AMD's Ryzen 7 5800X3D lacks overclocking support - Retail Pricing Leaked

AMD's V-Cache enhanced Ryzen chips apparently lack overclocking support?

AMD's Ryzen 7 5800X3D lacks overclocking support - Retail Pricing Leaked

AMD's Ryzen 7 5800X3D lacks overclocking support

Today, rumours started to circulate about the overclockability of AMD's soon-to-be-released Ryzen 7 5800X3D processor, as a source on Bilibili, a Chinese social media platform, stated that the CPU does not support overclocking.

Based on information that AMD has already released about their Ryzen 7 5800X3D processor, we can confirm that these claims are legitimate. Even AMD's website doesn't list their Ryzen 7 5800X3D as overclockable, unlike the company's other Ryzen 5000 series processors. Just look at the image below. 

AMD's Ryzen 7 5800X3D enhances AMD's Zen 3 architecture by adding additional L3 cache to the processor, giving the CPU 96MB of L3 Cache. This cache is three times larger than the Ryzen 7 5800X's 32MB L3 Cache, and that cache has the potential to significantly increase AMD's gaming performance. 

How AMD's L3 cache impacts gaming performance will change on a game-by-game basis. Enlarging their L3 cache allows more data to be held on-chip, allowing important data to be access faster. This upgrade allows AMD's Ryzen 7 5800X3D to start working faster, increasing overall system performance.

In gaming tests, AMD has estimated tha their Ryzen 7 5800X3D is 15% faster than their Ryzen 9 5900X (their current fastest gaming processor) on average. At CES, AMD showcases performance gains of between 9% and 36% across a selection of games (source).  

AMD's Ryzen 7 5800X3D lacks overclocking support - Retail Pricing Leaked

Is AMD's Ryzen 7 5800X3D slower than its predecessor in some workloads?

As you can see below, AMD's Ryzen 7 5800X webpage clearly lists overclocking support. Beyond that, it also reveals that the Ryzen 7 5800X has higher base and boost clock speeds than its V-Cache enhanced successor. 

AMD's Ryzen 7 5800X3D has a base clock speed that is 400MHz slower than their Ryzen 7 5800X, and a boost clock speed that is 200MHz slower. That said, AMD's V-Cache addition should increase performance enough for the Ryzen 7 5800X3D to deliver higher performance levels in many workloads. That said, workloads that aren't cache sensitive may see slight performance degradations.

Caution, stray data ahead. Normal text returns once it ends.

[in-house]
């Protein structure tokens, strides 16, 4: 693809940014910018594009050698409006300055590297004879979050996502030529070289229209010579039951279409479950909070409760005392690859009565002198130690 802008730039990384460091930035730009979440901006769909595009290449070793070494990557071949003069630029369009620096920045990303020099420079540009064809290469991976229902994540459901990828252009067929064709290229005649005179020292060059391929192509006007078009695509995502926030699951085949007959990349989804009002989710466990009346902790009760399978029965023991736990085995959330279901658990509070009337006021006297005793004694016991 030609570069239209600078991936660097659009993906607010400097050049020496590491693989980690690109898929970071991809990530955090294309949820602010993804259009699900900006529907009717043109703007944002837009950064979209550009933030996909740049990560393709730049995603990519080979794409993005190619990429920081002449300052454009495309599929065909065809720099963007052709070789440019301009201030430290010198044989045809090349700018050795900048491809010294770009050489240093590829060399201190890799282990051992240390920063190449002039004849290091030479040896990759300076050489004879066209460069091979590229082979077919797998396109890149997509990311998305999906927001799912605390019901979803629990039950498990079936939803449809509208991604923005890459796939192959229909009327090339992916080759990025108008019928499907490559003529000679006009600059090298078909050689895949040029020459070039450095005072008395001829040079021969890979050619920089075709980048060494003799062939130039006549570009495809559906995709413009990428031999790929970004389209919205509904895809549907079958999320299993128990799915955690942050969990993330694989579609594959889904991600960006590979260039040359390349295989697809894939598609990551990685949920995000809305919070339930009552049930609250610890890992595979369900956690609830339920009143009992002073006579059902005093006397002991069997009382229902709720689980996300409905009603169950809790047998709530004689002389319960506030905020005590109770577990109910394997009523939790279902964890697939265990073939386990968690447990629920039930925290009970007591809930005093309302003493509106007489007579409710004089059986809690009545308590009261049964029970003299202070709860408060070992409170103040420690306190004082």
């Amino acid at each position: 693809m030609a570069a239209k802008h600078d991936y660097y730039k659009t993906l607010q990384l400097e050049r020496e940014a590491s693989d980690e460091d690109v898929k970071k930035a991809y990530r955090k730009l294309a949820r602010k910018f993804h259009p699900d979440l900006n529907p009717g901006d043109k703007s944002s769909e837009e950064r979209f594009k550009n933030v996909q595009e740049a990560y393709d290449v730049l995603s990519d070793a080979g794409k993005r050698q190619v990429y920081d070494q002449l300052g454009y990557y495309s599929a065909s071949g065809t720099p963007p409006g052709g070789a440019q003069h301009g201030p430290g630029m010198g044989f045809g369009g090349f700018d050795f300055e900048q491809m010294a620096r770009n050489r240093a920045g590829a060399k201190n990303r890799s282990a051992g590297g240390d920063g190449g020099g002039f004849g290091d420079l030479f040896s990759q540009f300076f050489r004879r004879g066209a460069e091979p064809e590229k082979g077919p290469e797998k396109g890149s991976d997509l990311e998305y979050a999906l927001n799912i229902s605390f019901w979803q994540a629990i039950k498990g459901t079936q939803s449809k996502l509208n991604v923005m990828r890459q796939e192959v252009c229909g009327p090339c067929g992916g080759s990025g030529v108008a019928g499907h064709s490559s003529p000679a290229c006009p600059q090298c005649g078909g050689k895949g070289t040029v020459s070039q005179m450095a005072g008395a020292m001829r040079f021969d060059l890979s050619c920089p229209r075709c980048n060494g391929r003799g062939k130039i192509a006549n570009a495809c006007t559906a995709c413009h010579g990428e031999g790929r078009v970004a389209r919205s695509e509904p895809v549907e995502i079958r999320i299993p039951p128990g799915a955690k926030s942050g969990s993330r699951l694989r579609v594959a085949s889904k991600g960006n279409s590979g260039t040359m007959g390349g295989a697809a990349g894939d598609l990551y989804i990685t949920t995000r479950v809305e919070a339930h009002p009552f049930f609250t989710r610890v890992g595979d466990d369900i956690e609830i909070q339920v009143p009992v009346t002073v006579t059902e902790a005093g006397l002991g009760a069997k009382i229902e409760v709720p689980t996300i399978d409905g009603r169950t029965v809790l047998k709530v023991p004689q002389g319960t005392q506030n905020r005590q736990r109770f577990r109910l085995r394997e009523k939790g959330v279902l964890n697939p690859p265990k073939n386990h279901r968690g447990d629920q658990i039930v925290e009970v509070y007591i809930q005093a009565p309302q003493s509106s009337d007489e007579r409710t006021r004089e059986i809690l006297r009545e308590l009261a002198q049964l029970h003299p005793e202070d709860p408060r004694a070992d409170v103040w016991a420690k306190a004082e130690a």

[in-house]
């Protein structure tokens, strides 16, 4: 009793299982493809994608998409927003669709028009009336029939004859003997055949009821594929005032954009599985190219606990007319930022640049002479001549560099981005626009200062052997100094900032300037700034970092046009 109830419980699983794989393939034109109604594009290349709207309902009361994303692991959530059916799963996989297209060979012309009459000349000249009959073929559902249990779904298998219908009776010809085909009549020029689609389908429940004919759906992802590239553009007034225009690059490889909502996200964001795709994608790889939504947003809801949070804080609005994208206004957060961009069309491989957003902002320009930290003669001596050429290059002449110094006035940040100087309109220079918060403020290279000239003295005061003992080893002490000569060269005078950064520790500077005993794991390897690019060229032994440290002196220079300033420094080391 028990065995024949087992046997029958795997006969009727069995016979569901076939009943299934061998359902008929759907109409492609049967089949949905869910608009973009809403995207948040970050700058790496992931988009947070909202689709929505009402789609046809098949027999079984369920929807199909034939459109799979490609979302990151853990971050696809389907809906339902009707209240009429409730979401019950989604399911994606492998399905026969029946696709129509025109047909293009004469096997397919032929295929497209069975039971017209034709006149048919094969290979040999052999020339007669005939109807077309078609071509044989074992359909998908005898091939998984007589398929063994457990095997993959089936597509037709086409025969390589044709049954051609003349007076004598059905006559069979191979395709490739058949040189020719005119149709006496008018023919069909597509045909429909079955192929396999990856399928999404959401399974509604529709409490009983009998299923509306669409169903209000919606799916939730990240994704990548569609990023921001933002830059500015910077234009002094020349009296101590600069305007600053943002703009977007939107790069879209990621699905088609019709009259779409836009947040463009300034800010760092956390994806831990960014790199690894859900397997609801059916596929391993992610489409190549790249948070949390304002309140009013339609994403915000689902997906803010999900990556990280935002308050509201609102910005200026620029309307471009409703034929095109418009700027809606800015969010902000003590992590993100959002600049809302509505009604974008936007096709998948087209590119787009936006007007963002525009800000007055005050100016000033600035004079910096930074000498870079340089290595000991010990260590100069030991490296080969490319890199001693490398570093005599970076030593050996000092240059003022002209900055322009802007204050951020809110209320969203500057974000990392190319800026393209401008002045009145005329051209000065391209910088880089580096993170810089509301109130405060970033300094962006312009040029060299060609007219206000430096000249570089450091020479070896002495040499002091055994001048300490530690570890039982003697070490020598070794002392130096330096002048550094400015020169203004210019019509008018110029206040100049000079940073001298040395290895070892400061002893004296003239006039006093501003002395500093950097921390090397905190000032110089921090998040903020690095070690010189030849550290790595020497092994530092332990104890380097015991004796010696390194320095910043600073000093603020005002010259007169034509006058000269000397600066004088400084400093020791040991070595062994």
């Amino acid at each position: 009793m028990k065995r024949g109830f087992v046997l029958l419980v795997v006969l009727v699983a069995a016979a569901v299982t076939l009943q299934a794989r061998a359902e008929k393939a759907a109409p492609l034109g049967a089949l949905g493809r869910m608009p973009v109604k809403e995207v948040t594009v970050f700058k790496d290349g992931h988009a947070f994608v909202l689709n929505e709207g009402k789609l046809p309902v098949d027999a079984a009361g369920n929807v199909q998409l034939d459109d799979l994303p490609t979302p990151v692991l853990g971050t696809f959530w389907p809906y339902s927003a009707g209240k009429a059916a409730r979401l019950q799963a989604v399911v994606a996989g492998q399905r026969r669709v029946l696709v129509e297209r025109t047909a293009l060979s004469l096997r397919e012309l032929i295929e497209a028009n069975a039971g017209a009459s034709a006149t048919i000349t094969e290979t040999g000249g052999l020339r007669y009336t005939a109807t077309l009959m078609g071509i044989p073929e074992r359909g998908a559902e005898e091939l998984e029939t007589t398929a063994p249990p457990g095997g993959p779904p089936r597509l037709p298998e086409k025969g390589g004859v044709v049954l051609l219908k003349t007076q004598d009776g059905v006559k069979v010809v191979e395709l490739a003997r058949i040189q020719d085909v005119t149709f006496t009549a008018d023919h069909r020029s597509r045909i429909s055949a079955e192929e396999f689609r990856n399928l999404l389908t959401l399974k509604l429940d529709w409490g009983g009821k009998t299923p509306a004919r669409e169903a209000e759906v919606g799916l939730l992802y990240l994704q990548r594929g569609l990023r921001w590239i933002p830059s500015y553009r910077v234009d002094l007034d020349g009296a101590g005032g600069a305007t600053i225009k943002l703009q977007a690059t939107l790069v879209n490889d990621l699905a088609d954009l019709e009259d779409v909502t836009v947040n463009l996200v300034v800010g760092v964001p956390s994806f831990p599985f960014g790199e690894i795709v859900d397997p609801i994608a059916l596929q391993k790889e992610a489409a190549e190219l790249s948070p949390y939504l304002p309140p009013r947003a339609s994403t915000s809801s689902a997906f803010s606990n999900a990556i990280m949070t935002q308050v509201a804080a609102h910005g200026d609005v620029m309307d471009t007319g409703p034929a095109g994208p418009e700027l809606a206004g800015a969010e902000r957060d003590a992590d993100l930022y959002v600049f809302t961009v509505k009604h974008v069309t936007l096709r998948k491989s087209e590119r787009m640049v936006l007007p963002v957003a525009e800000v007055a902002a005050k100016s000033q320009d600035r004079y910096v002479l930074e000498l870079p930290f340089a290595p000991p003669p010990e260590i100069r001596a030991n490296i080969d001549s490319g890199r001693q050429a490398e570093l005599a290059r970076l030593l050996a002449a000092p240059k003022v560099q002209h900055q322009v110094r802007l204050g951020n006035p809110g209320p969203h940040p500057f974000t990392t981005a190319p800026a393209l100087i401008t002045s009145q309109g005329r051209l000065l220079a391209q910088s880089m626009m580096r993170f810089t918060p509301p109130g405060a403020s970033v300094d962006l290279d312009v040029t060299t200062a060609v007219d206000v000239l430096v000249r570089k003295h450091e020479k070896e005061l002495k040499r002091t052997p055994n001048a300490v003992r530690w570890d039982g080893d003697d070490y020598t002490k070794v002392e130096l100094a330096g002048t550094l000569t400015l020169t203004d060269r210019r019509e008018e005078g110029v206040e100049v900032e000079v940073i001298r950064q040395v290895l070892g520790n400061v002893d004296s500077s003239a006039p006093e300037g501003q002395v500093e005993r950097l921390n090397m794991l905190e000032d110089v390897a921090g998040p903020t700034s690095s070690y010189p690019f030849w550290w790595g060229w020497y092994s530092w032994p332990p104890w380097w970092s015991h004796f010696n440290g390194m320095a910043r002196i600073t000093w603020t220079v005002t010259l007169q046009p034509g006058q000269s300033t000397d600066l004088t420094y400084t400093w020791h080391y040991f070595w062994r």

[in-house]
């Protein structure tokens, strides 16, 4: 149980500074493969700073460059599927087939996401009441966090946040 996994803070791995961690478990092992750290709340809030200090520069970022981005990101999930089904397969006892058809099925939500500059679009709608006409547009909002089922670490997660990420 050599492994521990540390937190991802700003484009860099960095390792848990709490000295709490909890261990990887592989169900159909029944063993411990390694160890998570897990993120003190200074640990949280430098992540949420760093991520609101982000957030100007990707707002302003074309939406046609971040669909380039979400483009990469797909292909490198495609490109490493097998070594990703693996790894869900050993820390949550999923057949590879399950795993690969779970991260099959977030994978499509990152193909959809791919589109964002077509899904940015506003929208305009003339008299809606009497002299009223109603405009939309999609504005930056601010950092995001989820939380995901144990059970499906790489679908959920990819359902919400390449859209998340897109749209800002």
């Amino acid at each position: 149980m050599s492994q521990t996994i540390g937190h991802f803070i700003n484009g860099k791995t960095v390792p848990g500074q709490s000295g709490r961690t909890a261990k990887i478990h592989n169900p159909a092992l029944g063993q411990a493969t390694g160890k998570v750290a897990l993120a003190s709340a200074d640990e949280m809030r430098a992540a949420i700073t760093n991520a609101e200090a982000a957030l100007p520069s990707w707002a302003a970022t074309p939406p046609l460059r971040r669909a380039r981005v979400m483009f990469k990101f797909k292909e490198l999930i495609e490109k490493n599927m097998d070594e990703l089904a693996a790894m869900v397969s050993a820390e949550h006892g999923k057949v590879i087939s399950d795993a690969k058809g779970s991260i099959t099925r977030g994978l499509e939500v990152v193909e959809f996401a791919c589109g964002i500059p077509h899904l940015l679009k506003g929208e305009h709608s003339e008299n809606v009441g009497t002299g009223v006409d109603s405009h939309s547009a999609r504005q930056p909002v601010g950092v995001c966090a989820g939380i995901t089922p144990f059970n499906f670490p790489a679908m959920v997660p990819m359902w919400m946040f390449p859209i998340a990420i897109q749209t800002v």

What's important is that AMD believes that their addition of V-Cache is worth these minor clock speed degradations. That said, these clock speed decreases make the Ryzen 7 5800X3D's apparent lack of overclocking support all the more disappointing. 

What about Precision Boost Overdrive? 

At this time, AMD has not confirmed whether or not their Ryzen 7 5800X3D supports Precision Boost Overdrive, a feature that could allow users of AMD's V-Cache enhanced Ryzen CPU to increase the average clock speeds of their processor. Hopefully Precision Boost Overdrive will be enabled for AMD's Ryzen 7 5800X3D, as it would effectively allow users of the processor to overclock their PC. 

AMD's Ryzen 7 5800X3D lacks overclocking support - Retail Pricing Leaked

Ryzen 7 5800X3D pricing

Videocardz has reported that AMD's Ryzen 7 5800X3D will cost $449 US, which translates to around £450 when VAT is included. AMD is reportedly launching their Ryzen 7 5800X3D on April 20th. 

You can join the discussion on the Ryzen 7 5800X3D's apparent lack of overclocking support on the OC3D Forums.

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Most Recent Comments

09-03-2022, 10:58:58

Dark NighT
I don't think this is in general a big issue because for most people on the mainstream, the algorithm can do a much better job of boosting and maintaining clocks based on temperature and doing a all core overclock just removes that feature, as for professional overclockers, they probably just skip this or find a workaround.Quote

09-03-2022, 15:24:15

They pretty much always have custom BIOS's flashed when doing their pro overclock events. So to them they don't even care.

I'm curious to know if it's a limitation on the infinity fabric with the added 3D cache. If that adds more strain or increasing the fabric speed negatively harms cache performance with their current vertical designQuote

09-03-2022, 15:55:22

I would imagine it is the cache itself. It's never ever been a good idea to overclock cache, as it's the most likely way you can ever kill a CPU.

I know it's not related, but look at how "well" (yes I am being sarcastic) HBM overclocks. It was terrible.

Because everything seems to be tied to the IF clock on Ryzen it could simply be that overclocking the cache would kill the CPU.

This is also going to be more of a problem the more things shrink down. And is also why Ryzen clock speeds were always a bit poo compared to Intel, and why it took Intel so damn long to shrink their CPUs *with* decent clock speeds.Quote

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